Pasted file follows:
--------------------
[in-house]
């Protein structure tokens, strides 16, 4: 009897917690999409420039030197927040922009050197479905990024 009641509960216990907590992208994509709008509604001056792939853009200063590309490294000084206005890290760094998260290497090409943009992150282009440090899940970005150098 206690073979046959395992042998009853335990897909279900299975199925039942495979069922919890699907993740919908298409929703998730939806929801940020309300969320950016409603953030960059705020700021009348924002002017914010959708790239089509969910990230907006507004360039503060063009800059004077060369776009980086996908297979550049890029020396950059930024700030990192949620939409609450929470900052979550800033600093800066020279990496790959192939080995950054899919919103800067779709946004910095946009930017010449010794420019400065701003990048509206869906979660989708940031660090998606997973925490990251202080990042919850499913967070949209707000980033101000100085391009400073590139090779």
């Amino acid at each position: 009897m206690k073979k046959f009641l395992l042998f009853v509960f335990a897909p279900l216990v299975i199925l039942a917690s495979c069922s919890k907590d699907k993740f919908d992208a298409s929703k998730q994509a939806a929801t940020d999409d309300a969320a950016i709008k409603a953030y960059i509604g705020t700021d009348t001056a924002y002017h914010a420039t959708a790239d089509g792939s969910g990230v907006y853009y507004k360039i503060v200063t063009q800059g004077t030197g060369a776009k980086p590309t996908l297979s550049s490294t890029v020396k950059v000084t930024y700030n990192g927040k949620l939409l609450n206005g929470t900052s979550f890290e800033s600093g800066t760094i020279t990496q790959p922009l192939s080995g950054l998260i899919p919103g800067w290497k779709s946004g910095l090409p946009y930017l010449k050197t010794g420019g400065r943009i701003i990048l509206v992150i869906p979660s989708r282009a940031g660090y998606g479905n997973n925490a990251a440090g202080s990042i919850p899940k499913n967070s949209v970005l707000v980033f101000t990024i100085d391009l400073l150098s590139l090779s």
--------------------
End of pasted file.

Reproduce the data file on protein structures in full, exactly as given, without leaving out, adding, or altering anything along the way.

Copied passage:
[in-house]
């Protein structure tokens, strides 16, 4: 009897917690999409420039030197927040922009050197479905990024 009641509960216990907590992208994509709008509604001056792939853009200063590309490294000084206005890290760094998260290497090409943009992150282009440090899940970005150098 206690073979046959395992042998009853335990897909279900299975199925039942495979069922919890699907993740919908298409929703998730939806929801940020309300969320950016409603953030960059705020700021009348924002002017914010959708790239089509969910990230907006507004360039503060063009800059004077060369776009980086996908297979550049890029020396950059930024700030990192949620939409609450929470900052979550800033600093800066020279990496790959192939080995950054899919919103800067779709946004910095946009930017010449010794420019400065701003990048509206869906979660989708940031660090998606997973925490990251202080990042919850499913967070949209707000980033101000100085391009400073590139090779």
């Amino acid at each position: 009897m206690k073979k046959f009641l395992l042998f009853v509960f335990a897909p279900l216990v299975i199925l039942a917690s495979c069922s919890k907590d699907k993740f919908d992208a298409s929703k998730q994509a939806a929801t940020d999409d309300a969320a950016i709008k409603a953030y960059i509604g705020t700021d009348t001056a924002y002017h914010a420039t959708a790239d089509g792939s969910g990230v907006y853009y507004k360039i503060v200063t063009q800059g004077t030197g060369a776009k980086p590309t996908l297979s550049s490294t890029v020396k950059v000084t930024y700030n990192g927040k949620l939409l609450n206005g929470t900052s979550f890290e800033s600093g800066t760094i020279t990496q790959p922009l192939s080995g950054l998260i899919p919103g800067w290497k779709s946004g910095l090409p946009y930017l010449k050197t010794g420019g400065r943009i701003i990048l509206v992150i869906p979660s989708r282009a940031g660090y998606g479905n997973n925490a990251a440090g202080s990042i919850p899940k499913n967070s949209v970005l707000v980033f101000t990024i100085d391009l400073l150098s590139l090779s």